How can I get anorexic

New therapy for anorexia - day clinic instead of weeks of hospitalization relieves those affected, families

Almost every 200th girl suffers from anorexia. One look at the scales can be torture for those affected; there are certainly alternatives that are perceived by the young people as less of a cut in life.

Today Princess Victoria of Sweden leads a normal life and shows herself in public. It was not always like that. Victoria was anorexic in her youth - as was almost every 200th girl. Ascending trend. Because at least in the age group of 15 to 19 year olds, the number of those affected is still increasing. The psychological and physical consequences of the disease are immense. Often the young people completely lose touch with their social environment. Looking back on the disease, many of those affected report that anorexia stole their entire youth.

Conventional treatment with a high relapse rate

The good news: The disease is basically treatable, even completely curable. Psychotherapy is the method of choice here. Anorexic patients are treated as inpatients in the clinic for weeks. In technical jargon this means: fully inpatient treatment. Nevertheless, a large number of the girls and young women primarily affected are relapsing. Therefore, several stays in the clinic are usually necessary. A team of researchers led by Professor Dr. Beate Herpertz-Dahlmann from Aachen made the task. “We thought for a long time whether there could be an alternative to full inpatient treatment. Of course, this would have to be at least as effective, but the young people would perceive it as a less significant turning point in their lives, ”explains the researcher.

Creating a chronicle of the disease is part of the therapy for anorexia.

New therapy shows success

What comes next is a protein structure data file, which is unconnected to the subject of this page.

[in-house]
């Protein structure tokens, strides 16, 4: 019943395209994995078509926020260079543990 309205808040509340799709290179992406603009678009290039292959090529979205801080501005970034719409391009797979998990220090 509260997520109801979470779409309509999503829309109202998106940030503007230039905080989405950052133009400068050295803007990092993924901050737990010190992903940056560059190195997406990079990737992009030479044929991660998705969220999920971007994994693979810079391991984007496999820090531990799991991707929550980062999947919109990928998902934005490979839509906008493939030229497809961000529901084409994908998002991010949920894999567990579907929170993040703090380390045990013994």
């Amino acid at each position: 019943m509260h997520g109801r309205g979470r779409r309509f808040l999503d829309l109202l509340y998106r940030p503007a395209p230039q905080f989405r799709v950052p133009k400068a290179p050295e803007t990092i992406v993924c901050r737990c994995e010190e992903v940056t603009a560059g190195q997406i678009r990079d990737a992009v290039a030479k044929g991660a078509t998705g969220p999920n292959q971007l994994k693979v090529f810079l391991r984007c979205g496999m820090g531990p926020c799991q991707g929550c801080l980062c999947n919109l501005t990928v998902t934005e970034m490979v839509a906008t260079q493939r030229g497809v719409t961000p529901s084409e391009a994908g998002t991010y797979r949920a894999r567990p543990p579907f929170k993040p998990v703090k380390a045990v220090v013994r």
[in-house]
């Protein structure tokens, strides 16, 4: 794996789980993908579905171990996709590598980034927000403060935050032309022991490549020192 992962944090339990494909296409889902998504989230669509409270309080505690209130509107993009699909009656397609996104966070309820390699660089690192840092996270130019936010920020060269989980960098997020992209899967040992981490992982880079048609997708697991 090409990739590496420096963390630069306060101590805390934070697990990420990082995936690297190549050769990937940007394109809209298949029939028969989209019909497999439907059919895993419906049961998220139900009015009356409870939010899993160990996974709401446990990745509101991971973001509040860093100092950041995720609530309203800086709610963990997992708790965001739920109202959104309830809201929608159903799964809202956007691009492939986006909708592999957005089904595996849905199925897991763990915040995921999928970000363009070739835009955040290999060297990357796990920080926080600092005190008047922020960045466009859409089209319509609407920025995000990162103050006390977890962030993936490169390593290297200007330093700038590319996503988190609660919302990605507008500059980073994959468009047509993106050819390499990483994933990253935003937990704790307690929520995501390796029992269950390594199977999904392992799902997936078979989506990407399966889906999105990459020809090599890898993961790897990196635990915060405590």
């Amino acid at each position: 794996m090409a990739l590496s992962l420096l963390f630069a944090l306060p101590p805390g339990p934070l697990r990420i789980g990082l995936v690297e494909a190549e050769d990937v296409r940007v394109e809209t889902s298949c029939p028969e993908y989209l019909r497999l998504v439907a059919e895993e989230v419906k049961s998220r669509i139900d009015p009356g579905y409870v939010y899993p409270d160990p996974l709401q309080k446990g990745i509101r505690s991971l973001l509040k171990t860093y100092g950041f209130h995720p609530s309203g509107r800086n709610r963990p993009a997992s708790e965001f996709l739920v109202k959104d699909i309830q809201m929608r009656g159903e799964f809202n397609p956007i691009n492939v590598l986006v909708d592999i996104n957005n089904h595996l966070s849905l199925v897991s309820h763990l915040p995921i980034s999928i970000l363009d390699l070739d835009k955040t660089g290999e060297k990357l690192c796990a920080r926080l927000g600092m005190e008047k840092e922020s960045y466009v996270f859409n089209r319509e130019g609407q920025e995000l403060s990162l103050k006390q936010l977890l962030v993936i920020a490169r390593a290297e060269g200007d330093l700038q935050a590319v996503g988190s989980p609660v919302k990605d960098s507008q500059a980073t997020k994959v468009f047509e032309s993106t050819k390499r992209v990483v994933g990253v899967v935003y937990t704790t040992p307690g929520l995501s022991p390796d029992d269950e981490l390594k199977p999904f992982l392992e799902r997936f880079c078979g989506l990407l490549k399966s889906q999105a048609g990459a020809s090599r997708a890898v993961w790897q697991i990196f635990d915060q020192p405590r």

“This is how I see myself.” - Self-portrait of an anorexic patient. An alternative to full inpatient treatment is a day clinic. “A large part of the treatment takes place during the day between 8 am and 5 pm as usual in the clinic. In the evenings and on weekends, however, those affected are at home. The advantage is: The usually lengthy and difficult separation from the family is significantly reduced, ”explains Herpertz-Dahlmann. Such a therapy is new territory for the treatment of anorexia. So can it work? This question should be answered by the world's largest clinical, non-pharmacological comparative study in anorexia. The study called ANDI (Treatment of childhood and adolescent anorexia nervosa - day treatment vs. inpatient treatment) ran for a total of eight years and included 172 patients. The project was supported with funds from the Federal Ministry of Education and Research (BMBF). In the end, the researchers received a clear answer: the weight gain is identical for day-clinic and full-time inpatient treatment. "The day-clinic approach is at least equivalent to our main success criterion, namely that the girls gain weight," reports the Aachen study director happily. The treatment was also very well received by most of the girls who took part in the study: 94 percent of all study participants came to the voluntary follow-up examinations after two years. Herpertz-Dahlmann finds it “an extremely good value”. In addition, the new therapy is around 20 percent cheaper than full inpatient treatment.

The vision: home treatment

A patient draws how she perceives her own body. After these encouraging findings, an important step must now follow, explains Professor Herpertz-Dahlmann: “So far, the new therapy has only been available in a few clinics. We now have to ensure that it is included in standard care throughout Germany. Only then will those affected in this country really benefit from it. ”Fortunately, there is currently great interest in the professional world and in other clinics. The researchers are already thinking ahead. “We now want to develop an app with which those affected can support their eating behavior even better. We would also like to launch a new study on 'Home Treatment', a treatment that is mainly carried out at home. In this way we could leave the patients much more in their private and social environment, ”says Herpertz-Dahlmann.

The results of the ANDI study have now been published in "The Lancet". You can read another current article on anorexia here.

Contact person:
Prof. Dr. Beate Herpertz-Dahlmann
Rheinisch-Westfälische Technische Hochschule Aachen
Clinic for psychiatry, psychosomatics and psychotherapy of children and adolescents
Pauwelsstrasse 30
52074 Aachen
Tel .: 0241 808-8737
Fax: 0241 808-2544
Email: [email protected]